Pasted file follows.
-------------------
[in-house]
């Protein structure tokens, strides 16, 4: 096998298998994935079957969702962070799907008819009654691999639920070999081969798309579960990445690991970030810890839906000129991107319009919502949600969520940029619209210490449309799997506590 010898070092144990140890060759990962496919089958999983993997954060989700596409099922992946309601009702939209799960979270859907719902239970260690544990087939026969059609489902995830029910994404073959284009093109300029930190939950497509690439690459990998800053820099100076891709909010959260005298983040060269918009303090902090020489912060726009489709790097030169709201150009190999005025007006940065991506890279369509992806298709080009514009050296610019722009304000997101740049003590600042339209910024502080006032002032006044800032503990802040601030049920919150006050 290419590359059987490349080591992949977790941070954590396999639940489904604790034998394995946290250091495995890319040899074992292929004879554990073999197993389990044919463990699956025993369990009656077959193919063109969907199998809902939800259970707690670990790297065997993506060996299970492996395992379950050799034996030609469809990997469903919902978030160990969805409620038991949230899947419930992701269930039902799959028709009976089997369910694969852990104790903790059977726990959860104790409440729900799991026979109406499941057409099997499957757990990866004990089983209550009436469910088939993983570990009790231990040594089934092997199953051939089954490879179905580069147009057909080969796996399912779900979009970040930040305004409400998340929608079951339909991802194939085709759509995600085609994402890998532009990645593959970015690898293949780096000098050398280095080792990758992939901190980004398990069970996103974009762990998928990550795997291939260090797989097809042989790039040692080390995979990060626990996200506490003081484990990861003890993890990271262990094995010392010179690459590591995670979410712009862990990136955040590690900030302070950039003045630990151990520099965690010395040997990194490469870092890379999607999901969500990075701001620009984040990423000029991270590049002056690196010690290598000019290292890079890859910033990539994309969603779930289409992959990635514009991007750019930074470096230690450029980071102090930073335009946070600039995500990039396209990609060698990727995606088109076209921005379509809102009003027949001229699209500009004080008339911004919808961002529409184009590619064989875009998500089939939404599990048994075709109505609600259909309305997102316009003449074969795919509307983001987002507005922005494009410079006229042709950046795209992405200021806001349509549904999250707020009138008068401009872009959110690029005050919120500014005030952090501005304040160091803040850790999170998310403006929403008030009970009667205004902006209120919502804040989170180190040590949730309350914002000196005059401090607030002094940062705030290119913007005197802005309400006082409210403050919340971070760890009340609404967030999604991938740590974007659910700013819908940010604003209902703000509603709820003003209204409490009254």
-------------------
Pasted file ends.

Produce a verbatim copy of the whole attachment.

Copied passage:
[in-house]
């Protein structure tokens, strides 16, 4: 096998298998994935079957969702962070799907008819009654691999639920070999081969798309579960990445690991970030810890839906000129991107319009919502949600969520940029619209210490449309799997506590 010898070092144990140890060759990962496919089958999983993997954060989700596409099922992946309601009702939209799960979270859907719902239970260690544990087939026969059609489902995830029910994404073959284009093109300029930190939950497509690439690459990998800053820099100076891709909010959260005298983040060269918009303090902090020489912060726009489709790097030169709201150009190999005025007006940065991506890279369509992806298709080009514009050296610019722009304000997101740049003590600042339209910024502080006032002032006044800032503990802040601030049920919150006050 290419590359059987490349080591992949977790941070954590396999639940489904604790034998394995946290250091495995890319040899074992292929004879554990073999197993389990044919463990699956025993369990009656077959193919063109969907199998809902939800259970707690670990790297065997993506060996299970492996395992379950050799034996030609469809990997469903919902978030160990969805409620038991949230899947419930992701269930039902799959028709009976089997369910694969852990104790903790059977726990959860104790409440729900799991026979109406499941057409099997499957757990990866004990089983209550009436469910088939993983570990009790231990040594089934092997199953051939089954490879179905580069147009057909080969796996399912779900979009970040930040305004409400998340929608079951339909991802194939085709759509995600085609994402890998532009990645593959970015690898293949780096000098050398280095080792990758992939901190980004398990069970996103974009762990998928990550795997291939260090797989097809042989790039040692080390995979990060626990996200506490003081484990990861003890993890990271262990094995010392010179690459590591995670979410712009862990990136955040590690900030302070950039003045630990151990520099965690010395040997990194490469870092890379999607999901969500990075701001620009984040990423000029991270590049002056690196010690290598000019290292890079890859910033990539994309969603779930289409992959990635514009991007750019930074470096230690450029980071102090930073335009946070600039995500990039396209990609060698990727995606088109076209921005379509809102009003027949001229699209500009004080008339911004919808961002529409184009590619064989875009998500089939939404599990048994075709109505609600259909309305997102316009003449074969795919509307983001987002507005922005494009410079006229042709950046795209992405200021806001349509549904999250707020009138008068401009872009959110690029005050919120500014005030952090501005304040160091803040850790999170998310403006929403008030009970009667205004902006209120919502804040989170180190040590949730309350914002000196005059401090607030002094940062705030290119913007005197802005309400006082409210403050919340971070760890009340609404967030999604991938740590974007659910700013819908940010604003209902703000509603709820003003209204409490009254």